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THB #284: Is There An Answer To This Mess, Pt 2
I hate yesterday’s newsletter.
Essentially, I sucked myself into doing exactly what I was trying not to do… to go down the well and get caught in the morass of trying to dig through the giant pile of excrement that every company in the filmed entertainment business is being forced to dig through right now. I was aiming at clarity and I caught myself in my own trap.
Here are the 20 headline ideas I should have just offered yesterday…
Pay NO attention to Netflix. You are not Netflix.
Netflix’s first mover position allowed it to be an add-on to the cable/satellite bill in most domestic households. But $25 a household is going to be the max for the next decade. Plan for that, not for $200 a month (inc internet) for any more than 20% of domestic households.
Put down the magic beans. The time for temporary fixes, tricking investors, is over.
Create your own language & standards for success & failure. The in-house math for success in streaming - not tied to direct revenue - needs to be clear and industry-public.
Commit to your plan for at least one full year from implementation, not conception.
Acquisitions under $5 billion are reasonable building blocks. Acquisitions over $5 billion, in this moment, are pretty much all going to be too expensive for their value and little more than a distraction from what the acquiring company hasn’t figured out.
Don’t be afraid of risk. The safest road will often be the road that either leads nowhere or into a big ditch.
Comedy is the next “savior” wave. It’s not about bemoaning the lack of comedy being pitched… it’s about finding ways to encourage more talented people, starting with writers, to develop comedies that can be made at a price so that batting .200 still means you can break even, if not generate profits because 1 of 5 attempts explodes.
It’s not just comedy. If the writing world knows what you are looking for, you will get pitches and scripts that reflect your goals. Buyers are in charge of the trends, not the writers and least of all, the public.
It’s the international expansion, dummy.
There is nothing wrong with bundling unless it is done with the same consequences that have made cable/satellite so vulnerable in the last decade. You can’t keep piling up the dollars you expect content-overfed consumers to pay. They will revolt. Unlike cable/satellite, they have real alternatives.
Communicate to your team, consumers, and Wall Street exactly what your intentions are and what your worst and best expectations are.
Be direct. You may be making choices that are not the favorite of talent, producers or agents… but they all would rather take it in the chest than get pulled down from behind their backs. Bad news is not a sin. Lack of trust is deadly.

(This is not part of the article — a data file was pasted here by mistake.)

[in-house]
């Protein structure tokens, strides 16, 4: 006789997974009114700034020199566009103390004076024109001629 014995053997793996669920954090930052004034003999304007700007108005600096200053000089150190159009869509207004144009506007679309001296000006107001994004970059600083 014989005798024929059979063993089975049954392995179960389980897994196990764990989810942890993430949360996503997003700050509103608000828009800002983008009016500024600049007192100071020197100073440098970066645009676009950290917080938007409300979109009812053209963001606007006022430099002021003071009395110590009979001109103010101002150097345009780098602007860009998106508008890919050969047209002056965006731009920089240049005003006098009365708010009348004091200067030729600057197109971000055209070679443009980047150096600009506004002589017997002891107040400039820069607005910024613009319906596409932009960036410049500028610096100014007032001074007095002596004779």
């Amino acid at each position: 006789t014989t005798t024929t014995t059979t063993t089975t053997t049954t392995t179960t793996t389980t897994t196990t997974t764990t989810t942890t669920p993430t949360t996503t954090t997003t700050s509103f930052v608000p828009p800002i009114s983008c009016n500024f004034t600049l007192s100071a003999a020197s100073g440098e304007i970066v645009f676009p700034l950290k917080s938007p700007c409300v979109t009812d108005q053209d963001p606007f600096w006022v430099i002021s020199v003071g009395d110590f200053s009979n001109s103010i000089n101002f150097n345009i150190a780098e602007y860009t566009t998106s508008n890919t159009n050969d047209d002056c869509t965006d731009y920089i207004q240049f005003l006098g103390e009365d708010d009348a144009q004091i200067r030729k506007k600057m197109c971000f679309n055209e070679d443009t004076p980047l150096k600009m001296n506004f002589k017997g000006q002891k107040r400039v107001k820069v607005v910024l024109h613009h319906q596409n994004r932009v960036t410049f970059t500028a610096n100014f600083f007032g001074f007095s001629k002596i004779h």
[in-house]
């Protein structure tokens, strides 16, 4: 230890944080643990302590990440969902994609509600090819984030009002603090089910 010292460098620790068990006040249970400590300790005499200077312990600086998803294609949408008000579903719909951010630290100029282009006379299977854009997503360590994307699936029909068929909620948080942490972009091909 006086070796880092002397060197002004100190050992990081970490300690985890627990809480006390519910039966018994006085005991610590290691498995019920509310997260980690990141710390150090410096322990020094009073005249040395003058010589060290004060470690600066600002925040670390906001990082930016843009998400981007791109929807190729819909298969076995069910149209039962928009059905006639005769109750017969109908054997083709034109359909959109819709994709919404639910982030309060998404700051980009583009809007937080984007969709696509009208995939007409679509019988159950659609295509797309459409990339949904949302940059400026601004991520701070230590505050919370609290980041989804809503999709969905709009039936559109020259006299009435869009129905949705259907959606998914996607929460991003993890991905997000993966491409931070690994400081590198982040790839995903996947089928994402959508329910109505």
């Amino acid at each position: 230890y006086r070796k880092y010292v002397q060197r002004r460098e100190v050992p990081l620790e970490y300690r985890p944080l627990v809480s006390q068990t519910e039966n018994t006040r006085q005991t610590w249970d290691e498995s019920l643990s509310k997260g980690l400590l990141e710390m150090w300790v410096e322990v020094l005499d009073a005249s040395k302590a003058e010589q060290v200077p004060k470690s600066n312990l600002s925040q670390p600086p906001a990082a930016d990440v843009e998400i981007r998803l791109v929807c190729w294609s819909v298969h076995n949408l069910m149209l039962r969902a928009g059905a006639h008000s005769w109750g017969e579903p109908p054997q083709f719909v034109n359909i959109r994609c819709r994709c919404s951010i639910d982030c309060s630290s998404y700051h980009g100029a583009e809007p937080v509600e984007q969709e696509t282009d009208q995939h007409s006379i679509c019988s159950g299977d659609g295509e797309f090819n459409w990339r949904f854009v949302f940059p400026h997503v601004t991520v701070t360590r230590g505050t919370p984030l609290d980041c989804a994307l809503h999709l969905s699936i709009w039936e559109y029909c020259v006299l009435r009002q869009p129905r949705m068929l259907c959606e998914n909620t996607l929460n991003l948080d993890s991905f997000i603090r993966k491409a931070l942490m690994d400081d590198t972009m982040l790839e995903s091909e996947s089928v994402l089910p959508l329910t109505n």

Don’t be afraid to set your own structure of how you want to deliver content and apply it, even if it breaks the conventions of others.
Accept that there is going to be pain. A lot of pain. Because old tools will die for new tools to live. And dying tools means careers ended. There is no option where the industry doubles in size and accommodates everyone’s needs and desires.
It’s time to get serious about killing the network affiliate system as we have known it. I don’t know the best way to do it in 2023 - not my expertise - but it is time to rethink how mostly out-of-step distribution methods can be rebuilt, hopefully without bankrupting local television stations.
A smart man once said to me, “Give me any amount of product and I will tell you that 20% will be really good, 30% will be okay, 20% will be not good but possibly commercial, and 30% will be the worst crap ever. It doesn’t matter what the content is.” Obviously a little rough. Obviously kinda true.
If you are going to spend significant marketing dollars, either go all the way or pull back. The middle is what kills. Deeper marketing investment may mean that added revenue streams, like real theatrical releases, are needed to make the math make sense. Focusing most marketing in-house may be a perfectly good way to manage your subscription base. Pick a lane.
If subscribers come to your streamer at least 4 times a week and always find 1 or 2 things, new or old, that they want to watch - which doesn’t mean they will watch them right then - they will not churn away.
Theatrical is a premium revenue opportunity for the audience that likes going to the movies. It is not the same as streaming and streaming is not the same as theatrical. They are not interchangeable. If you market a theatrical movie like you do a streaming movie, you will lose. If you market a streaming movie like you do a theatrical, you may not see a real increase in viewership.
Here’s an idea… subscribe.